New to Trading?
Below are the three ways you can trade Bitcoin:
1. Buy the underlying from an exchange or online cryptocurrency broker (holding the actual currency in a wallet at the exchange or off-site)
2. Trade (buy/sell) a derivative and hold cash margin with OASIS PRO.
3. Buy a publicly listed security related to Bitcoin and hold shares with OASIS PRO.
Buying the Underlying (Actual) Asset: Pros and Cons
Taking the first option listed above, which is to buy the underlying, you become the direct holder of the digital asset. Upon purchase, the cryptocurrency is sent to your bitcoin address or account (wallet) with the exchange. From there, you can transfer the crypotocurrency to any bitcoin address or wallet address using your private key that verifies you control ownership of the asset.
This responsibility to safeguard your private key which controls the digital asset also comes with some additional risks, as explained below. First, we will go over the positive sides of owning the underlying digital asset.
Trading Bitcoin as a Derivative: Pros and Cons
Trading a derivative on Bitcoin negates the responsibility to safeguard any private keys.
Greater degree of leverage is usually offered on derivatives, so your cash margin can have more buying power (increased risk/reward).
Derivatives permit shorting by opening a selling position without first having a long (buy) position, for those looking to speculate on a decline in prices of the underlying.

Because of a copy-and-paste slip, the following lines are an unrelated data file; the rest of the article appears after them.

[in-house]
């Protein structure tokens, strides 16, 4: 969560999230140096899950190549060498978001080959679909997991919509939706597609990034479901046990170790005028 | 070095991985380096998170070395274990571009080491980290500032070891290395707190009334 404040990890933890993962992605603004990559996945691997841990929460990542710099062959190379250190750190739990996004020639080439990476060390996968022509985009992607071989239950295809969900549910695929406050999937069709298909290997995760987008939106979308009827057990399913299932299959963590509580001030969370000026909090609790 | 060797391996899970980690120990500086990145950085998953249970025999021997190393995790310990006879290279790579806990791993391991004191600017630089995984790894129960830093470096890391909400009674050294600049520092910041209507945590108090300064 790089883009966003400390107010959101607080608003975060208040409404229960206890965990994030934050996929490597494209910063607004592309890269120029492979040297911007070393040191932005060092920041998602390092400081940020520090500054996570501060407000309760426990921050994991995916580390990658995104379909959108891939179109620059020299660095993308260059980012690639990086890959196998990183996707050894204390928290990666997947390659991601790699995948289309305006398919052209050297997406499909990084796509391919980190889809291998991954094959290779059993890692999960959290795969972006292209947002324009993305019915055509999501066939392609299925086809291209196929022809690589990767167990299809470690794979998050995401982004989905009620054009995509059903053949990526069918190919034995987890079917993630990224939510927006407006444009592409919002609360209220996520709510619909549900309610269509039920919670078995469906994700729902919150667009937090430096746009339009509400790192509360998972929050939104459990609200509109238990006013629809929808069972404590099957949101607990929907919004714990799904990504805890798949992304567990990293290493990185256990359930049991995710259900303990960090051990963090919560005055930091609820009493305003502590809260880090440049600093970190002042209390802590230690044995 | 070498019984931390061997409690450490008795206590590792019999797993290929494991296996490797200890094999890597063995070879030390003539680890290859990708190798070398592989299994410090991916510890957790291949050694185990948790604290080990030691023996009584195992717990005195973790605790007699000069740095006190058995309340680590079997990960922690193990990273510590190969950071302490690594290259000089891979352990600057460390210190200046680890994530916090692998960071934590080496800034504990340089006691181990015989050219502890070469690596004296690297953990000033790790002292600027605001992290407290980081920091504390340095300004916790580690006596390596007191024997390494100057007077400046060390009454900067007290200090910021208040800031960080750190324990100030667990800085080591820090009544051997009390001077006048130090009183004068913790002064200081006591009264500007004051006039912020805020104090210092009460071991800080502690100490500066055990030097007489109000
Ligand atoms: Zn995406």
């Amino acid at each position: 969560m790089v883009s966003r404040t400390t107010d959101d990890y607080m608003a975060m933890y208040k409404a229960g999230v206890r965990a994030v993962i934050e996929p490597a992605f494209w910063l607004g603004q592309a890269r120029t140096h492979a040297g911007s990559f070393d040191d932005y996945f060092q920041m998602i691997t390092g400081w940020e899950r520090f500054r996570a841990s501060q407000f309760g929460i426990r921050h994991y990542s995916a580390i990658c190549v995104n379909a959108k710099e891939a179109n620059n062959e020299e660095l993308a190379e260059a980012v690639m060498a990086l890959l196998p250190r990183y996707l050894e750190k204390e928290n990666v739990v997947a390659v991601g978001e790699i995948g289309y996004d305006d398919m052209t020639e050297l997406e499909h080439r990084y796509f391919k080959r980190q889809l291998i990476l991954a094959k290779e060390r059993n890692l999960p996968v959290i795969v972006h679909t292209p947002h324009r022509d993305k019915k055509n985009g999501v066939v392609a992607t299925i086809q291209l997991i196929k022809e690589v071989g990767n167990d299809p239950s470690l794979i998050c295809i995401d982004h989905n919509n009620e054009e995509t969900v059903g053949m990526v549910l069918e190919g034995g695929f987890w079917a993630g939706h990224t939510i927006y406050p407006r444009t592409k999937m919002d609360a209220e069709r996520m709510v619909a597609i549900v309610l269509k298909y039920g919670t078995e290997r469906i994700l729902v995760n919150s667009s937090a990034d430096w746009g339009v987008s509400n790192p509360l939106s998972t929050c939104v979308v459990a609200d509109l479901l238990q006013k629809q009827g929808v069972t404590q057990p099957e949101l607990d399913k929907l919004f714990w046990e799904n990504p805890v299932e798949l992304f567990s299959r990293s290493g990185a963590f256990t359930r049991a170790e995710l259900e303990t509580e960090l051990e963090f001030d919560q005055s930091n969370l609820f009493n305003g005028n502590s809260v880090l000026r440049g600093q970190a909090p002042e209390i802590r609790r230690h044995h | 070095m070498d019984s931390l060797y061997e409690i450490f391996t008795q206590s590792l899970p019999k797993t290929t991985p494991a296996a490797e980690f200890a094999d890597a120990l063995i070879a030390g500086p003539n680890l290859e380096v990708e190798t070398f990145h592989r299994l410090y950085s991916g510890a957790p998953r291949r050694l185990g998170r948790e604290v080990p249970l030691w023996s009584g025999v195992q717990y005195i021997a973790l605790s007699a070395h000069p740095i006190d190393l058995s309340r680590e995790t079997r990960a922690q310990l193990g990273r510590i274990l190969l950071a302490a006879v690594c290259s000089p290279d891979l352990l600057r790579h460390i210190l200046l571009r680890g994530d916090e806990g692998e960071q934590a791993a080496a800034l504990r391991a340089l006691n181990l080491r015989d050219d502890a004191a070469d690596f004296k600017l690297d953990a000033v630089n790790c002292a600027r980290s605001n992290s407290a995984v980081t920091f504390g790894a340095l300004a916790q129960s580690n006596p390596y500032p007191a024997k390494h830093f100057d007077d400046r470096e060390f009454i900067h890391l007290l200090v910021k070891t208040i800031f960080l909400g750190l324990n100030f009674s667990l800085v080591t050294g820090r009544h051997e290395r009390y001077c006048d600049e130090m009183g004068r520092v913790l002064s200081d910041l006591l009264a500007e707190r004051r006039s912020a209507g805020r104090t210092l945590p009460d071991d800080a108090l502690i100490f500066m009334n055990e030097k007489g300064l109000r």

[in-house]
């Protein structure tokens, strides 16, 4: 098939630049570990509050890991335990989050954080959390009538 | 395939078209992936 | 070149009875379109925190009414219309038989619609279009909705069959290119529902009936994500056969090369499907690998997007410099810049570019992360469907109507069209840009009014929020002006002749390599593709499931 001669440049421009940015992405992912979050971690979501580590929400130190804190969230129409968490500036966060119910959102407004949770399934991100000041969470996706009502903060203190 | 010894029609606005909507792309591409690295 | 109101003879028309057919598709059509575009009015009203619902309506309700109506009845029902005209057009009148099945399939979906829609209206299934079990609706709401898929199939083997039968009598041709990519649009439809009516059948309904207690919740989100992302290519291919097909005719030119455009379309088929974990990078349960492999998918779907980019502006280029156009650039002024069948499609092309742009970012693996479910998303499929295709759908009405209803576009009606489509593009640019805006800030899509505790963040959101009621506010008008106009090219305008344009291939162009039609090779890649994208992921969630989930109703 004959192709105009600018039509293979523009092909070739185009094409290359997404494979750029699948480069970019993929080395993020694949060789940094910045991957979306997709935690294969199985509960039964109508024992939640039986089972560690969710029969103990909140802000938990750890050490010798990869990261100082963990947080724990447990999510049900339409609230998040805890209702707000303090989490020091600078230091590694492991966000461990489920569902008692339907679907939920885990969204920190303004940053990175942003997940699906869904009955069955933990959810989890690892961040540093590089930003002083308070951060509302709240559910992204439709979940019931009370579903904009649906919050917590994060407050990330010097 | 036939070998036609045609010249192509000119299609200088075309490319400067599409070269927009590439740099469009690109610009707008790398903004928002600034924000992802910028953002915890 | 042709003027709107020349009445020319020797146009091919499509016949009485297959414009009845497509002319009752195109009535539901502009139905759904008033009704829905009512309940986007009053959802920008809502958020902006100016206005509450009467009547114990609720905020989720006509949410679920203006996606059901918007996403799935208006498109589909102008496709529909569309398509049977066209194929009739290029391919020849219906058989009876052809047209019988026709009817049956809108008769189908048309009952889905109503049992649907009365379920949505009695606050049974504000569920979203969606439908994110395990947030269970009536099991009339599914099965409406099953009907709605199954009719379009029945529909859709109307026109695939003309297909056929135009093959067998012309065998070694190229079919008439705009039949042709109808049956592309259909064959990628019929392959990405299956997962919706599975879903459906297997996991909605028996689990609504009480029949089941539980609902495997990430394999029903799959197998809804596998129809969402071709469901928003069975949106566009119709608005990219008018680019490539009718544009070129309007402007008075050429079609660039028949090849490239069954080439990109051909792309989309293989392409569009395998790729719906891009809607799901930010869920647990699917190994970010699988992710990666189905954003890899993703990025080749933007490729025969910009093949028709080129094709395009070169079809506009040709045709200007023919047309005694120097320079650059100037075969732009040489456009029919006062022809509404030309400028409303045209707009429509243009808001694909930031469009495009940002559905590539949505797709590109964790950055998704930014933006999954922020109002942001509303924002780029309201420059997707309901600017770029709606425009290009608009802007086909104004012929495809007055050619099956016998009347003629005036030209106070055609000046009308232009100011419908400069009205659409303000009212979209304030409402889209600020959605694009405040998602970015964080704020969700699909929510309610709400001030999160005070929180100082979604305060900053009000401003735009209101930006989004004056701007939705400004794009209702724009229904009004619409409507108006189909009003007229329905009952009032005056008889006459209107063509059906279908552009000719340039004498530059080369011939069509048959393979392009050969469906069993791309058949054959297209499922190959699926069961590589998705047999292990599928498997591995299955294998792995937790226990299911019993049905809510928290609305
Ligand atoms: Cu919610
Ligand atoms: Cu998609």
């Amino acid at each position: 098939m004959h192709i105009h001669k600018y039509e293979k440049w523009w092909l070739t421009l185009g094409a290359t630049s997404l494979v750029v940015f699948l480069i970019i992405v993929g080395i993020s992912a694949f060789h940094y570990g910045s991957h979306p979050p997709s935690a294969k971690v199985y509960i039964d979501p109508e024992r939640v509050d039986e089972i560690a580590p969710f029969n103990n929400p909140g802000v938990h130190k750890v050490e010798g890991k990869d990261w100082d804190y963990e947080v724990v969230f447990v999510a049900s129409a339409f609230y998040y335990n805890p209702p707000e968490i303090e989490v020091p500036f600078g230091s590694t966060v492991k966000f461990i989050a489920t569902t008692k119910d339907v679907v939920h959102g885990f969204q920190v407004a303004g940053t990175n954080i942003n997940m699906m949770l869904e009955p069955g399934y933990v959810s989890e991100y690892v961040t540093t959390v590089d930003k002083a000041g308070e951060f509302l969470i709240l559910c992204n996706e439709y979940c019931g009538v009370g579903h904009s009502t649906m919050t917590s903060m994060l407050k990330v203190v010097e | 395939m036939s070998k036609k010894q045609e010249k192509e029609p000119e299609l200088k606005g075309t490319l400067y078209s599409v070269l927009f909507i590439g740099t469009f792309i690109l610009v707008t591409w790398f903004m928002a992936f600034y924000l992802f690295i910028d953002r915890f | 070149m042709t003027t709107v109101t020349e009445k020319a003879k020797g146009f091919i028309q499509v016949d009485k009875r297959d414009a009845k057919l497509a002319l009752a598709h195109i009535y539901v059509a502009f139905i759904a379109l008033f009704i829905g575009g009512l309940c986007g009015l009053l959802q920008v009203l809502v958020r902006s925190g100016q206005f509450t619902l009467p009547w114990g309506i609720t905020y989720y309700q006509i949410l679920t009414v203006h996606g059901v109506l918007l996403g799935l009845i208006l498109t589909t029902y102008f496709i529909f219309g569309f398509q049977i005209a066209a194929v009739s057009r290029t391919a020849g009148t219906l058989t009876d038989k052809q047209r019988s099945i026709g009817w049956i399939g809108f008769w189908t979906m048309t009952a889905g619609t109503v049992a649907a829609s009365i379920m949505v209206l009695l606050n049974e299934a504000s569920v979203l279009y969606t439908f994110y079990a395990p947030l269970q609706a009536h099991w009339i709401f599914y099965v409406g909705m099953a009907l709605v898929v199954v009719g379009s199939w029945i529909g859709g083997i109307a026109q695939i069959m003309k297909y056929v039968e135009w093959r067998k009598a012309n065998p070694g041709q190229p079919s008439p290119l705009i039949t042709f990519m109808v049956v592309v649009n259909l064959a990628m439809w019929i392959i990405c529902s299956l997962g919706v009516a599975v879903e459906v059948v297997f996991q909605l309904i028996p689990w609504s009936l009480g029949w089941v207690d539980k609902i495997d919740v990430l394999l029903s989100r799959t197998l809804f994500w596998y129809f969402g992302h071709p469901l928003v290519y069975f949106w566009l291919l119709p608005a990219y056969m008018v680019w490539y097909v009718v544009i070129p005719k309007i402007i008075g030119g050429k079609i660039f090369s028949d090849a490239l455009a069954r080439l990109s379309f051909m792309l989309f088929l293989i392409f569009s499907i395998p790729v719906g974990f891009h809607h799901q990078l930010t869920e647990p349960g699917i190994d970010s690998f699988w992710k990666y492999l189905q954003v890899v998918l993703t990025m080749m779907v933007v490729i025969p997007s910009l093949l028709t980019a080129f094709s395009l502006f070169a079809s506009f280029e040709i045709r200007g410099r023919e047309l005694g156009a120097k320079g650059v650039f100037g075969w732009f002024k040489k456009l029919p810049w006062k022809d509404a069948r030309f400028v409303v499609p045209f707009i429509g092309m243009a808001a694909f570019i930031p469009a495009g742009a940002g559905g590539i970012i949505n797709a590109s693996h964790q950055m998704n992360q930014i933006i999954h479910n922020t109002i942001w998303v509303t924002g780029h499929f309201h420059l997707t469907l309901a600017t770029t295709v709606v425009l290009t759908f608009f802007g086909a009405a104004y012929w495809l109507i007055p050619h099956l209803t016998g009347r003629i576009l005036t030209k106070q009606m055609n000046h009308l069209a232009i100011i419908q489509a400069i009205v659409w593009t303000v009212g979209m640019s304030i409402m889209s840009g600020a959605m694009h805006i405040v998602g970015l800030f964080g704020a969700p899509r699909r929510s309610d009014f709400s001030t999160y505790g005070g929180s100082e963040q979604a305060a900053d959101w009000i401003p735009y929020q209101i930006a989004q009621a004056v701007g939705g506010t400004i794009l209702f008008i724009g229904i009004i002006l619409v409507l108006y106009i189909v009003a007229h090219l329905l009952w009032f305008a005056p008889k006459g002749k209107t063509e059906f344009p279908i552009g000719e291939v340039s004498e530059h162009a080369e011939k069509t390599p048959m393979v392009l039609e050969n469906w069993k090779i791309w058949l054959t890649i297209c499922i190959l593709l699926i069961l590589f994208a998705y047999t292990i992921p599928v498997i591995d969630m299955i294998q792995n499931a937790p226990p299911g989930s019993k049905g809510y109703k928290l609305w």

Brokers may be able to offer lower transaction fees, although spreads may be slightly wider or marked up, depending on the liquidity sources the brokerage uses.
Spreads (trading cost) are usually wider compared to trading the underlying.
Trades may be cancelled or reversed in the event the broker finds fault in its systems (price, etc.) or if it finds a client violates their particular account agreement with the said broker (agreements vary).
Clients rely on the creditworthiness of the online broker for managing any risk prudently and ensuring that it is well capitalized (less risk of going defunct).
Margin trading means there is a chance of a negative balance occurring in the case of huge market volatility, a gap, or other material systemic event.
In such cases, counterparty risk falls on the broker, which means if the broker declares bankruptcy, investors may suffer substantial losses and not receive priority among creditors.
Buying Bitcoin-Related Securities (ETFs, ETPs, etc.): Pros and Cons
Trading a Bitcoin-related security that aims either to replicate the performance of the asset or act as a trust that holds Bitcoins where investors don’t need to hold private keys provides traders an alternative investment vehicle to buy and hold (long only).
Doesn’t require safeguarding private keys
Trades as a publicly listed security on exchange under exchange guidelines.
The price of the security and the price of the underlying asset (Bitcoin) may vary, causing a tracking error, either due to fees or other differences in the portfolio construction methodology.
The security may only be tradeable during exchange hours, and not 24 hours a day as is the case with Bitcoin.
Volume of the traded security may be less than the available volume of the underlying asset (making it illiquid).
Bid/ask spreads and other fees may be different than the cost of buying the underlying directly.